Herminia Ibarra, Act Like a Leader, Think Like a Leader (Harvard Business Review Press, February 10)
One of our most consistently insightful management thinkers, Ibarra has written an important book that is both ambitiously original and immediately practical. Against orthodoxy, the INSEAD professor argues for leaders to act first then to think – and to use the “outsights” resulting from the experience as a basis for meaningful individual growth and enabling of people and organizations.
John Kounios and Mark Beeman, The Eureka Factor: Aha Moments, Creative Insight, and the Brain (Random House, April 14)
Two neuroscientists offer an accessible explanation of how creative insights emerge. Combining examples ranging from the Buddha and Christopher Columbus to the Beatles with the outcomes of current brain research, Kuonios and Beeman affirm that everyone has creative potential and then provide practical techniques to help readers to find those elusive aha moments more often.
Tim Leberecht, The Business Romantic: Give Everything, Quantify Nothing, and Create Something Greater than Yourself (Harper Business, January 6)
The former CMO of Frog has written a playful and probing book about how to re-think and re-enchant business and our engagement with work. Stepping away from the analytical and rational bases of prevailing management thinking, Leberecht emphasizes the role of passion and the unmeasurable in arguing that it is a recognition of the human heart of business that increasingly enables success.
Contrary to the stereotypical view of regimentation and lockstep authority, the military has actively developed new approaches to dealing with the uncertainty and complexity of the twenty-first century. Here, the former commander of U.S. and international forces in Afghanistan and author of My Share of the Task outlines specific and tested rules for more consistently effective leadership.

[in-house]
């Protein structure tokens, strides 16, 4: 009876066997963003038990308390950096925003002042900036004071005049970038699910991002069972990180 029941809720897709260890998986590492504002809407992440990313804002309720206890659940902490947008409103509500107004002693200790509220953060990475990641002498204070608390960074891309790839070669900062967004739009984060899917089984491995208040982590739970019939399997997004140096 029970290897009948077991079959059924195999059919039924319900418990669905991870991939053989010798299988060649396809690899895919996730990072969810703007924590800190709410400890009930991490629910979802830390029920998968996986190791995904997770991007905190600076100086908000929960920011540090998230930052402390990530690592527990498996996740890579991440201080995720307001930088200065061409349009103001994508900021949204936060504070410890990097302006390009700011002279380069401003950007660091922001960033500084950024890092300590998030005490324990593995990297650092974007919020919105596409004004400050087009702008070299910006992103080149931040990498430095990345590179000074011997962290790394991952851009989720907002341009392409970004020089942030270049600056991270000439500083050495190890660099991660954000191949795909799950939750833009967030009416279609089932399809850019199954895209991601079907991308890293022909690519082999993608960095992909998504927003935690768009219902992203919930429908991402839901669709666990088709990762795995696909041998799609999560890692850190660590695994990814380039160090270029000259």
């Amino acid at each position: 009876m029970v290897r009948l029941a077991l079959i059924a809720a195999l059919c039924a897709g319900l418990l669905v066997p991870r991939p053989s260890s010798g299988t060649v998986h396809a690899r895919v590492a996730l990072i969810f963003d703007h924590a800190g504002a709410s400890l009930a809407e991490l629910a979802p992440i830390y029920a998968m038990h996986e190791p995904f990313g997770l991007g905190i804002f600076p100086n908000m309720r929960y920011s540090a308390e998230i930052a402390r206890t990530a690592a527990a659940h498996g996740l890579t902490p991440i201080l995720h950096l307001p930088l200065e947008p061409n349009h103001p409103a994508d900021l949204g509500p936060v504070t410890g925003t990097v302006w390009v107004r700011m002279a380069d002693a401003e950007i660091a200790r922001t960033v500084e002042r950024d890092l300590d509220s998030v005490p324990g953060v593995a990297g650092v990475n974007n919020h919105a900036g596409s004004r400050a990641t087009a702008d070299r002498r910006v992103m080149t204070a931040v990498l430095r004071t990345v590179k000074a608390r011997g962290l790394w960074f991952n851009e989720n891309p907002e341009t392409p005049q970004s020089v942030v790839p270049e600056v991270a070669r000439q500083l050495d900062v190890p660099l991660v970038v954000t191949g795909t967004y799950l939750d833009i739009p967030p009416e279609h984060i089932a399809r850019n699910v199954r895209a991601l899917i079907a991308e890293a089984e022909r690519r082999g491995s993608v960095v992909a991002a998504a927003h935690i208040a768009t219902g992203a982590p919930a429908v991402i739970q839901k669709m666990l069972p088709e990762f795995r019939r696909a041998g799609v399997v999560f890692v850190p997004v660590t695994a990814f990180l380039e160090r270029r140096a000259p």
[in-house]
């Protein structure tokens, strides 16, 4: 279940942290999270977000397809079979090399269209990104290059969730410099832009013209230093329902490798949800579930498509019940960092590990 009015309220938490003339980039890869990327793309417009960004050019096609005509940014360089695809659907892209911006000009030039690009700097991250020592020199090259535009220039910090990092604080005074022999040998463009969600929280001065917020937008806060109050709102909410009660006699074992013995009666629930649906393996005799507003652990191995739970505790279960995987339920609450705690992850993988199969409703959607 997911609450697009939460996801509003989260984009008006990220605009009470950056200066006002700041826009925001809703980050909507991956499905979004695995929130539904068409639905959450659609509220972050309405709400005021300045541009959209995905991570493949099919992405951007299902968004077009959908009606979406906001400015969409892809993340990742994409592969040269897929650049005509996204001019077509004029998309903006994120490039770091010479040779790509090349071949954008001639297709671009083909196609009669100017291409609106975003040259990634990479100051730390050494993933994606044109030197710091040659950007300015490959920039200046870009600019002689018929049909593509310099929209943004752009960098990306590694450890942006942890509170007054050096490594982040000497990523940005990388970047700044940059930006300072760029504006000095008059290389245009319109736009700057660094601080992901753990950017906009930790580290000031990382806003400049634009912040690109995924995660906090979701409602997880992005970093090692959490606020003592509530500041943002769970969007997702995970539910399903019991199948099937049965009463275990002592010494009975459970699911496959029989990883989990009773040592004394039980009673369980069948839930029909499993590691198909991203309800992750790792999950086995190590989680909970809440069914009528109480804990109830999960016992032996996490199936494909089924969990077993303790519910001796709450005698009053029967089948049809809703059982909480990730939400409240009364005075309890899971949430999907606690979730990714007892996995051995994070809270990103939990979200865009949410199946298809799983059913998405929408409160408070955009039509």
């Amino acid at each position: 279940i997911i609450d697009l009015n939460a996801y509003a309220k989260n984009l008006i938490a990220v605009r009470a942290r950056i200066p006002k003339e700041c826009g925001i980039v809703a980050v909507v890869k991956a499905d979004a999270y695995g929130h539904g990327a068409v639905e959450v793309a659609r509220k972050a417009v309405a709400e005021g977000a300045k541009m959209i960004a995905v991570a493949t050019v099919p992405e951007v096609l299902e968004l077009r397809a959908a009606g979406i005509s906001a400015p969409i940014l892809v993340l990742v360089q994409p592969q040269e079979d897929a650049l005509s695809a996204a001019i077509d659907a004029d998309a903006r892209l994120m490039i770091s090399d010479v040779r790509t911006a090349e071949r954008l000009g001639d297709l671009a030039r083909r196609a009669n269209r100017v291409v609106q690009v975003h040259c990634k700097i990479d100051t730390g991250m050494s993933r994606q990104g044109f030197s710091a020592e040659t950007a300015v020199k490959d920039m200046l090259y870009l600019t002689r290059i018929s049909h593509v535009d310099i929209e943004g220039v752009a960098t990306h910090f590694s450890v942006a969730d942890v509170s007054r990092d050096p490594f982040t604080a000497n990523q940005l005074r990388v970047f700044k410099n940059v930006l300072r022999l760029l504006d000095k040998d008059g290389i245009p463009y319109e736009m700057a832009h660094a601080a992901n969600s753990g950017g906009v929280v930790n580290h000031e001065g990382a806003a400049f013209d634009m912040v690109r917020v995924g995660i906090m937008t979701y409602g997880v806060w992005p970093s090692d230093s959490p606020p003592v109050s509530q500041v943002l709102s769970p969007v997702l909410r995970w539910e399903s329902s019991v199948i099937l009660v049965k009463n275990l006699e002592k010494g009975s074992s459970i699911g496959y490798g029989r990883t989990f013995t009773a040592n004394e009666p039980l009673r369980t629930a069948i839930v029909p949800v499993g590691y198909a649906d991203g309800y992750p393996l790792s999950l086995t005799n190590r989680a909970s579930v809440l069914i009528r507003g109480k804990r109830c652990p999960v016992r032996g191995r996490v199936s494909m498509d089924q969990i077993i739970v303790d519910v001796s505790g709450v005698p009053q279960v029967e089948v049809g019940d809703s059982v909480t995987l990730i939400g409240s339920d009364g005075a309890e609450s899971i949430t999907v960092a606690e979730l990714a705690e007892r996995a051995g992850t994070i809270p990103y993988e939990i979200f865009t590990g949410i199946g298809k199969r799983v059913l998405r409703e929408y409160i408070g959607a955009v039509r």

Alex Pentland, Social Physics: How Social Networks Can Make Us Smarter (Penguin, January 27)
MIT’s “Sandy” Pentland is perhaps our leading analyst of the human and network dynamics and dimensions of Big Data. Building on the success of last year’s Social Physics: How Good Ideas Spread, this new book explores how we can maximize the value of ideas spread by social networks and transform them into more productive behaviors and interactions.
Donald Sull and Kathleen M. Eisenhardt, Simple Rules: How to Thrive in a Complex World (Houghton Mifflin Harcourt, April 21)
Faculty members from the MIT Sloan School and Stanford Graduate School of Business provide an accessible guide to developing and improving rules for better navigating the increased complexity of our everyday lives. Using diverse examples like Tina Fey, household burglars and Japanese engineers, they demonstrate how to adopt simpler yet more effective habits.
A biography by a Bloomberg Businessweek writer of one of the most daring entrepreneurs and creative leaders of our time, a “contemporary amalgam of legendary inventors and industrialists like Thomas Edison, Henry Ford, Howard Hughes, and Steve Jobs.”
Faris Yakob, Paid Attention: Innovative Advertising in a Digital World (Kogan Page, April 25)
The award-winning strategist, innovation expert, and co-founder of Genius Steals offers a fresh multidisciplinary take on the rapidly changing marketing and communications landscape. For those leaders seeking a better understanding of how ideas can still move people and how branding can thrive in the connected age, an excellent read.